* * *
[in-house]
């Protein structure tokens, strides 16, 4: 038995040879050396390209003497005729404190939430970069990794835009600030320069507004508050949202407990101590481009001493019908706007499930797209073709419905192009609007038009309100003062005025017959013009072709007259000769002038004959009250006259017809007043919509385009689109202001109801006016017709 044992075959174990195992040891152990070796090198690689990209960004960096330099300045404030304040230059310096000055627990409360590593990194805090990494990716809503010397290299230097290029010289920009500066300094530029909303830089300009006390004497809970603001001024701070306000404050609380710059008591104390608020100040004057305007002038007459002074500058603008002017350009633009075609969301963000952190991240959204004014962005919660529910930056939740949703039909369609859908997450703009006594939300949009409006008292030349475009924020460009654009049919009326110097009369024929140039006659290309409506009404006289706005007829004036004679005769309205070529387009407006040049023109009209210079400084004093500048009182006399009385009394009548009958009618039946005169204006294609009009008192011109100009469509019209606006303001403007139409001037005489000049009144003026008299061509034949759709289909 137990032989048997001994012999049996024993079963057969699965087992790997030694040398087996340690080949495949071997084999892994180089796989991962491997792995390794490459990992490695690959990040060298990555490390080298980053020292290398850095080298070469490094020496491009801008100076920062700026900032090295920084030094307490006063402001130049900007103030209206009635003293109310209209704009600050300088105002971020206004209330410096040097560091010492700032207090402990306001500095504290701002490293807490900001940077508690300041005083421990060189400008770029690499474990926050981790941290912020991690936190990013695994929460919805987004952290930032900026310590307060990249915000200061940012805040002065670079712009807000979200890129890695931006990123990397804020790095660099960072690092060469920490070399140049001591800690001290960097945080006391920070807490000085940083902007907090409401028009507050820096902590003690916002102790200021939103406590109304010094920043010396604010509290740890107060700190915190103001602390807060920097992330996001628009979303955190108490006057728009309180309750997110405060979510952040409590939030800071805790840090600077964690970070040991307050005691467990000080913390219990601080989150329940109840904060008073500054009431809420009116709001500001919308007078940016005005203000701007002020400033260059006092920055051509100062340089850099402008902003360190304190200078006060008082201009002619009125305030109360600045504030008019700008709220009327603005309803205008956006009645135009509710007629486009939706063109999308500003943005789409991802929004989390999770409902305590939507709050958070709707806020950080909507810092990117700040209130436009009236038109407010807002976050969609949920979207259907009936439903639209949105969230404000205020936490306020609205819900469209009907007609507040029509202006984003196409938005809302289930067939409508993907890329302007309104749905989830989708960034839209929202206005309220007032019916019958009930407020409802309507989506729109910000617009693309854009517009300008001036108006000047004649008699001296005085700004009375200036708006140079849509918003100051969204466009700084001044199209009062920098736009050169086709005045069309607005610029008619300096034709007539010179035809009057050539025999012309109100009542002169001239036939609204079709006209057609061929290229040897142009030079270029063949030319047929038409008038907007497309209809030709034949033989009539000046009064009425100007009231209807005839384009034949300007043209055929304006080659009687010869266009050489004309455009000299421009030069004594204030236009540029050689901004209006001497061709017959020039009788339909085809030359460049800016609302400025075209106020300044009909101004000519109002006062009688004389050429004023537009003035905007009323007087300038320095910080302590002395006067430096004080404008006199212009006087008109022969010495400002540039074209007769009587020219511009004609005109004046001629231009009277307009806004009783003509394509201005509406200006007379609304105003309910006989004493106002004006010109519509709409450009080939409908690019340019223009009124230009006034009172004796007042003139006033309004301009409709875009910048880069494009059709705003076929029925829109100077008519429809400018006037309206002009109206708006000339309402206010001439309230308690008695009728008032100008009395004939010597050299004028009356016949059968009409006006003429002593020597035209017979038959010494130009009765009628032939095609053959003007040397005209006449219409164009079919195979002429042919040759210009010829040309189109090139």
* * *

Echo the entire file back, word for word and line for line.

[in-house]
């Protein structure tokens, strides 16, 4: 038995040879050396390209003497005729404190939430970069990794835009600030320069507004508050949202407990101590481009001493019908706007499930797209073709419905192009609007038009309100003062005025017959013009072709007259000769002038004959009250006259017809007043919509385009689109202001109801006016017709 044992075959174990195992040891152990070796090198690689990209960004960096330099300045404030304040230059310096000055627990409360590593990194805090990494990716809503010397290299230097290029010289920009500066300094530029909303830089300009006390004497809970603001001024701070306000404050609380710059008591104390608020100040004057305007002038007459002074500058603008002017350009633009075609969301963000952190991240959204004014962005919660529910930056939740949703039909369609859908997450703009006594939300949009409006008292030349475009924020460009654009049919009326110097009369024929140039006659290309409506009404006289706005007829004036004679005769309205070529387009407006040049023109009209210079400084004093500048009182006399009385009394009548009958009618039946005169204006294609009009008192011109100009469509019209606006303001403007139409001037005489000049009144003026008299061509034949759709289909 137990032989048997001994012999049996024993079963057969699965087992790997030694040398087996340690080949495949071997084999892994180089796989991962491997792995390794490459990992490695690959990040060298990555490390080298980053020292290398850095080298070469490094020496491009801008100076920062700026900032090295920084030094307490006063402001130049900007103030209206009635003293109310209209704009600050300088105002971020206004209330410096040097560091010492700032207090402990306001500095504290701002490293807490900001940077508690300041005083421990060189400008770029690499474990926050981790941290912020991690936190990013695994929460919805987004952290930032900026310590307060990249915000200061940012805040002065670079712009807000979200890129890695931006990123990397804020790095660099960072690092060469920490070399140049001591800690001290960097945080006391920070807490000085940083902007907090409401028009507050820096902590003690916002102790200021939103406590109304010094920043010396604010509290740890107060700190915190103001602390807060920097992330996001628009979303955190108490006057728009309180309750997110405060979510952040409590939030800071805790840090600077964690970070040991307050005691467990000080913390219990601080989150329940109840904060008073500054009431809420009116709001500001919308007078940016005005203000701007002020400033260059006092920055051509100062340089850099402008902003360190304190200078006060008082201009002619009125305030109360600045504030008019700008709220009327603005309803205008956006009645135009509710007629486009939706063109999308500003943005789409991802929004989390999770409902305590939507709050958070709707806020950080909507810092990117700040209130436009009236038109407010807002976050969609949920979207259907009936439903639209949105969230404000205020936490306020609205819900469209009907007609507040029509202006984003196409938005809302289930067939409508993907890329302007309104749905989830989708960034839209929202206005309220007032019916019958009930407020409802309507989506729109910000617009693309854009517009300008001036108006000047004649008699001296005085700004009375200036708006140079849509918003100051969204466009700084001044199209009062920098736009050169086709005045069309607005610029008619300096034709007539010179035809009057050539025999012309109100009542002169001239036939609204079709006209057609061929290229040897142009030079270029063949030319047929038409008038907007497309209809030709034949033989009539000046009064009425100007009231209807005839384009034949300007043209055929304006080659009687010869266009050489004309455009000299421009030069004594204030236009540029050689901004209006001497061709017959020039009788339909085809030359460049800016609302400025075209106020300044009909101004000519109002006062009688004389050429004023537009003035905007009323007087300038320095910080302590002395006067430096004080404008006199212009006087008109022969010495400002540039074209007769009587020219511009004609005109004046001629231009009277307009806004009783003509394509201005509406200006007379609304105003309910006989004493106002004006010109519509709409450009080939409908690019340019223009009124230009006034009172004796007042003139006033309004301009409709875009910048880069494009059709705003076929029925829109100077008519429809400018006037309206002009109206708006000339309402206010001439309230308690008695009728008032100008009395004939010597050299004028009356016949059968009409006006003429002593020597035209017979038959010494130009009765009628032939095609053959003007040397005209006449219409164009079919195979002429042919040759210009010829040309189109090139």